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As a case in point, have a look at the paper by Charlot and colleagues* and a quote from their abstract: "Anxiety disorders were reported in 62% of individuals with ASD" - referring to perhaps one of the more widely discussed comorbidities with autism in mind.
Indeed, in today's post I'm going to explore some of that collected work on anxiety and autism bearing in mind that the diagnostic label anxiety includes quite a few elements one to two of which have already been discussed on this blog (see here). I will also tip my hat to Zoe over at Food for Thought and her recent post on social and emotional development in autism (see here) which was also contributory to my undertaking this post and topic.
The National Autistic Society (NAS) here in the UK carry about as good a description as any of what anxiety is and just how much anxiety can affect the life of a person with autism (see here). Interestingly, the NAS carry a link to the 'survival guide' written by the late Marc Segar (see here) and his very insightful view of his life and the various observations he made including the ways and means he coped with his Asperger syndrome. Dare I say that there are also a few tips included for everyone there irrespective of autism or not...
More recently, the final strand of the NICE guidance for autism also carries quite a bit of discussion about anxiety and autism and in particular, the potential merits of CBT - cognitive behavioural therapy - to tackle said issue. I'm not necessarily going too far into the pros and cons of CBT for anxiety occurring alongside autism; allowing that is, for the paper by Micah Mazurek and colleagues (discussed here) and the notion that CBT is probably not going to be right for everyone.
There are several areas of interest when it comes to anxiety and autism. One of the more interesting ones for me is the issue of whether autism, or autistic traits, are somehow predisposing to anxiety (i.e. whether anxiety should perhaps be classified as a core part of autism) or whether it is something independent bearing in mind the notion of a social anxiety spectrum (see here). In attempting to answer this question I was drawn to the paper by Freeth and colleagues** who are quoted as saying that: "students with high levels of autistic traits were more likely to report increased social anxiety" in their analysis of autistic traits and social anxiety in a UK University population. Similarly, the results reported by van Steensel and colleagues*** are also potentially pertinent: "As compared to the AD [anxiety disorder] group, parents from the ASD group reported their children to have higher scores for total anxiety, social anxiety disorder, and panic disorder". One of other points this particular question leads into is whether anxiety is more or less of a feature of certain types of autism; so Asperger syndrome / high-functioning autism compared with those who are more severely affected with autism. One can see how for those who are more floridly autistic in terms of the presence of speech and communication issues and intellectual disability, it might be more difficult to diagnose anxiety. But does that necessarily mean anxiety is less of an issue in such cases? Indeed, what are the implications for screening for anxiety?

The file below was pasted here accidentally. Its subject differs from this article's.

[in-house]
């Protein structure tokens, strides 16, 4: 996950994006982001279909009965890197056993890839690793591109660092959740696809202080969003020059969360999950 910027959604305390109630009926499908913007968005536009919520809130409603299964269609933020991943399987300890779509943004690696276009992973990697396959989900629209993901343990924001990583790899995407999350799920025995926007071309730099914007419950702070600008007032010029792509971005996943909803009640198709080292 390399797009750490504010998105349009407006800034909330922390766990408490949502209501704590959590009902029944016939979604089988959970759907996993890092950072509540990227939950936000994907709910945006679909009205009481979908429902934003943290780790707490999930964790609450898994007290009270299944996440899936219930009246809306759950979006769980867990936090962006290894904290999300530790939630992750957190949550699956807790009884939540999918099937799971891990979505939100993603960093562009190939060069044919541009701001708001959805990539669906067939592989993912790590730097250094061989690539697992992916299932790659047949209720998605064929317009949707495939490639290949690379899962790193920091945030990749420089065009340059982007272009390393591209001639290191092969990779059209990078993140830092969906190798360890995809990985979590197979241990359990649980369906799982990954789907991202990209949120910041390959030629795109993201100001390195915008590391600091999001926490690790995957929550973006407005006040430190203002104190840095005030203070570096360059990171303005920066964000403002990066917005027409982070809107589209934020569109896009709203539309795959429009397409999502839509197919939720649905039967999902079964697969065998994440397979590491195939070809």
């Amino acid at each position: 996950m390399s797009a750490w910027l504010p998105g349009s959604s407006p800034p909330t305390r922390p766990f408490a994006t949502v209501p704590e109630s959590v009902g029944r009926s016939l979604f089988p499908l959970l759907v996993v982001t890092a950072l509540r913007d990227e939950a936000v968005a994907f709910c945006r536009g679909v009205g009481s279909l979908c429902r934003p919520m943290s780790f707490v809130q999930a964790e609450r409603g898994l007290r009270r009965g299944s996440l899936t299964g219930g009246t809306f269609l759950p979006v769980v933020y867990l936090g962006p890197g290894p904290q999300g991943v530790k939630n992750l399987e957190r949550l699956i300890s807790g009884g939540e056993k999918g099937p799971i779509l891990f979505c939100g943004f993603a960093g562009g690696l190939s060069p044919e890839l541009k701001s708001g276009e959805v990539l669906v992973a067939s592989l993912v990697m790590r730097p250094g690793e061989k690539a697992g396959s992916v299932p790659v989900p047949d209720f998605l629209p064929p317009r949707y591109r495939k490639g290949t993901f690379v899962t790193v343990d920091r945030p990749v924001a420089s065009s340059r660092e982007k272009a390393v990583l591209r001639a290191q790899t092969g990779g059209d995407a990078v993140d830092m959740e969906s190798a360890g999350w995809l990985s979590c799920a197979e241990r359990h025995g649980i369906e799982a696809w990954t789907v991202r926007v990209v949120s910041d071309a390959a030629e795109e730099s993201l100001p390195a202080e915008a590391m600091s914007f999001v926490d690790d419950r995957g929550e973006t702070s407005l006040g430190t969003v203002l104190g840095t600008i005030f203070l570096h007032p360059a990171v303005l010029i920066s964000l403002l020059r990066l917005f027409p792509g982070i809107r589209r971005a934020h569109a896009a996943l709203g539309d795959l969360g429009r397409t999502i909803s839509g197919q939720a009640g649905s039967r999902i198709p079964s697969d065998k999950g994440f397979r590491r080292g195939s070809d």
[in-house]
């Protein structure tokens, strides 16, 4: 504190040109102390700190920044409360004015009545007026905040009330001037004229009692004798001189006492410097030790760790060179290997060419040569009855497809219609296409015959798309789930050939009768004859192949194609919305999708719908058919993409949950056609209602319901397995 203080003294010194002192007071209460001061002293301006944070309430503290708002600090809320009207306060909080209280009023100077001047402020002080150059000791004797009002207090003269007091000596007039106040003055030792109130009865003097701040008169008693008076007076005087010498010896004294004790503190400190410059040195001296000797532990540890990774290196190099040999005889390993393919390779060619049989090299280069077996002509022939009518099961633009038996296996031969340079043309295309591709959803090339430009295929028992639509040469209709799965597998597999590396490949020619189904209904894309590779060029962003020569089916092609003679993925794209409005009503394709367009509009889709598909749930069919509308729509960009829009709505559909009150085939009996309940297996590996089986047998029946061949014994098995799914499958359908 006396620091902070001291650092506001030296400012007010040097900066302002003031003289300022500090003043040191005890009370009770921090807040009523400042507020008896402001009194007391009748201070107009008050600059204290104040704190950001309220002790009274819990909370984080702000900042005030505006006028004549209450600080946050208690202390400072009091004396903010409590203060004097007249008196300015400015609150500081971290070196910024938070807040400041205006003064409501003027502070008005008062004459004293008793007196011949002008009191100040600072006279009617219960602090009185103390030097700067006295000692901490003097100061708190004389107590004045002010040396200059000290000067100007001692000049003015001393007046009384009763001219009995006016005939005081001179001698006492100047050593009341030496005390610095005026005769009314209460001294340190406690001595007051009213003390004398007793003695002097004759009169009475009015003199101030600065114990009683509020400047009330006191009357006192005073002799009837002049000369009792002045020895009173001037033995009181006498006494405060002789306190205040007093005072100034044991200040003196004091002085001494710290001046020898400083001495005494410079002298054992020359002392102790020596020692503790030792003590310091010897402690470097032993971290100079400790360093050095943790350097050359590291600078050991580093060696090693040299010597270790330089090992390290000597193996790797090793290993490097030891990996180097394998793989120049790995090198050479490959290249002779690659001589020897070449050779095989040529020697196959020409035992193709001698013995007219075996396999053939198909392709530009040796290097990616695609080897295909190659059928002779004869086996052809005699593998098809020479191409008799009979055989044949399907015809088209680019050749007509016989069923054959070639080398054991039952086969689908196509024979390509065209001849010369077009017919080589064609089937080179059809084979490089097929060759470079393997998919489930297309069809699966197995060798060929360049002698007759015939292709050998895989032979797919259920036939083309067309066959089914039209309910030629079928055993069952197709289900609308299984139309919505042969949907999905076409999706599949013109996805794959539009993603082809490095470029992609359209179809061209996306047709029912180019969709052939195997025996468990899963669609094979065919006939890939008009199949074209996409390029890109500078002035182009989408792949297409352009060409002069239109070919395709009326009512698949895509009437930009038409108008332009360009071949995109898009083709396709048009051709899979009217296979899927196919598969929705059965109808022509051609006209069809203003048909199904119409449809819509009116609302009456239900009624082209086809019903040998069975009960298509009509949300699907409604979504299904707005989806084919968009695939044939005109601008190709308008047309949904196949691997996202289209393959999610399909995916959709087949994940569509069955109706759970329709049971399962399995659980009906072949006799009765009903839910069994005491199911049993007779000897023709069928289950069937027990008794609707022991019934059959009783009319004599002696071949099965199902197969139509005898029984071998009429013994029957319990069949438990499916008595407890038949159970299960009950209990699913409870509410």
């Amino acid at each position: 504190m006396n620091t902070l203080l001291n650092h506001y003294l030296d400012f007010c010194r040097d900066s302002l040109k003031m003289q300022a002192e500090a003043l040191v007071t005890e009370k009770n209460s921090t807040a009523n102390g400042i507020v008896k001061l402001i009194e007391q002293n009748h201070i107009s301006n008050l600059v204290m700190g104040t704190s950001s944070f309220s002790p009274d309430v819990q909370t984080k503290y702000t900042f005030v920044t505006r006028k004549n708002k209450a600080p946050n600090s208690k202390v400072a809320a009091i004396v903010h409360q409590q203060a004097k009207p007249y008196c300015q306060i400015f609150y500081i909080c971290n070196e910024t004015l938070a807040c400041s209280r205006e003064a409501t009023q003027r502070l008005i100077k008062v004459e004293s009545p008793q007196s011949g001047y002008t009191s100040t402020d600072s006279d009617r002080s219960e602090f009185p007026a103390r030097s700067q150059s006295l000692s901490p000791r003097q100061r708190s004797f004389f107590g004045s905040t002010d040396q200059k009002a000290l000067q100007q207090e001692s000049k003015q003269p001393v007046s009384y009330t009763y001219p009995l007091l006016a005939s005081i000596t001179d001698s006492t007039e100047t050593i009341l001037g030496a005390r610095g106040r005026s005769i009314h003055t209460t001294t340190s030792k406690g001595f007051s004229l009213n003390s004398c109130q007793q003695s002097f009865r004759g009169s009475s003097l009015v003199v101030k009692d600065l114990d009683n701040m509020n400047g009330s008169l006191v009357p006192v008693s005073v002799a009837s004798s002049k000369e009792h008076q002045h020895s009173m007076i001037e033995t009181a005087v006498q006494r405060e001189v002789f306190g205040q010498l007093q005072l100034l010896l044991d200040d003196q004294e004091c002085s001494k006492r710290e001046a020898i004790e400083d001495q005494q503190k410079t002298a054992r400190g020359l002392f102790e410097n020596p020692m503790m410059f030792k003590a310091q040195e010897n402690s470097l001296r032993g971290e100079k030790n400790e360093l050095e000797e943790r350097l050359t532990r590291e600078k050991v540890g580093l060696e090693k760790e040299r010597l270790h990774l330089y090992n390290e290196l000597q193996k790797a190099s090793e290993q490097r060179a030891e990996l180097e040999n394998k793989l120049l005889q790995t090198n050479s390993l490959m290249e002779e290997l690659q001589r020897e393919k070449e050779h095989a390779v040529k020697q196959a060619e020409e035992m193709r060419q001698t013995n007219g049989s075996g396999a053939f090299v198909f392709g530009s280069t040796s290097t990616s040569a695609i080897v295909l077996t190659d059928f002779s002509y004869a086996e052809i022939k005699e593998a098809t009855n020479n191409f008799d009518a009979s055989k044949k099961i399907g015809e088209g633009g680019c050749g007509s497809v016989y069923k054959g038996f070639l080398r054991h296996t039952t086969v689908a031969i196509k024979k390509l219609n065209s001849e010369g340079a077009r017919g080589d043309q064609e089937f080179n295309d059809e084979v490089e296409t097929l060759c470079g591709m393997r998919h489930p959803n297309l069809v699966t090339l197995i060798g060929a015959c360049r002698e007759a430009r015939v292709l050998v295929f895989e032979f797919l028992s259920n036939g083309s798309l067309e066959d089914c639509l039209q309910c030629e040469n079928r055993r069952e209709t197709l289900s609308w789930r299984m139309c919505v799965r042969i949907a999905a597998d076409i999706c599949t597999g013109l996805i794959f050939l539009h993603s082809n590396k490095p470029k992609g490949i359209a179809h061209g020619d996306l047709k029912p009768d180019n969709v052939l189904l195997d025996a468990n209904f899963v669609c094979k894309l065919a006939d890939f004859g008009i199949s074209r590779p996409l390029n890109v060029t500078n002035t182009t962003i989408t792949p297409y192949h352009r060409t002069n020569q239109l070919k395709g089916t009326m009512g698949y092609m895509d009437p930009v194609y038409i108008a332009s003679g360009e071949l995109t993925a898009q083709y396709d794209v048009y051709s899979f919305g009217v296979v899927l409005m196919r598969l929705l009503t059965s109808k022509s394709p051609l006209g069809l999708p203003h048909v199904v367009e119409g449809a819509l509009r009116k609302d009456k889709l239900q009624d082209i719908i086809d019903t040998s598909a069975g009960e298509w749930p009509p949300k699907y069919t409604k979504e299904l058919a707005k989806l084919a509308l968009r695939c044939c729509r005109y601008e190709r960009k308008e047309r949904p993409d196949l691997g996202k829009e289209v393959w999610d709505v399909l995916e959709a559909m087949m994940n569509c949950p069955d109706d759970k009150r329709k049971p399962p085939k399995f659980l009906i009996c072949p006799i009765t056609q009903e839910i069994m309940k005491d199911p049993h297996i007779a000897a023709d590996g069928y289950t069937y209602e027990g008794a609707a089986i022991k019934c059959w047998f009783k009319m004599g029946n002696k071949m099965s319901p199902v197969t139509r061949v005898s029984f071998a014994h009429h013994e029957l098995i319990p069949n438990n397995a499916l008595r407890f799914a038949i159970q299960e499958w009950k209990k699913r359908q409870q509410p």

Drawing on the mention of CBT as a potential therapeutic route for anxiety in autism****, are the other suggestions reported to ameliorate the signs and symptoms. Again, the Mazurek paper***** might offer some options here if we assume that anxiety, sensory issues and gastrointestinal (GI) complaints are all inter-linked. Treat one element and you treat all? A familiar name in autism research has also been pitted against anxiety, at least occurring in cases of Fragile X syndrome: oxytocin. The trial by Hall and colleagues****** talked about ameliorating social anxiety via oxytocin administration, bearing in mind the small participant numbers included and the exclusivity of the group analysed.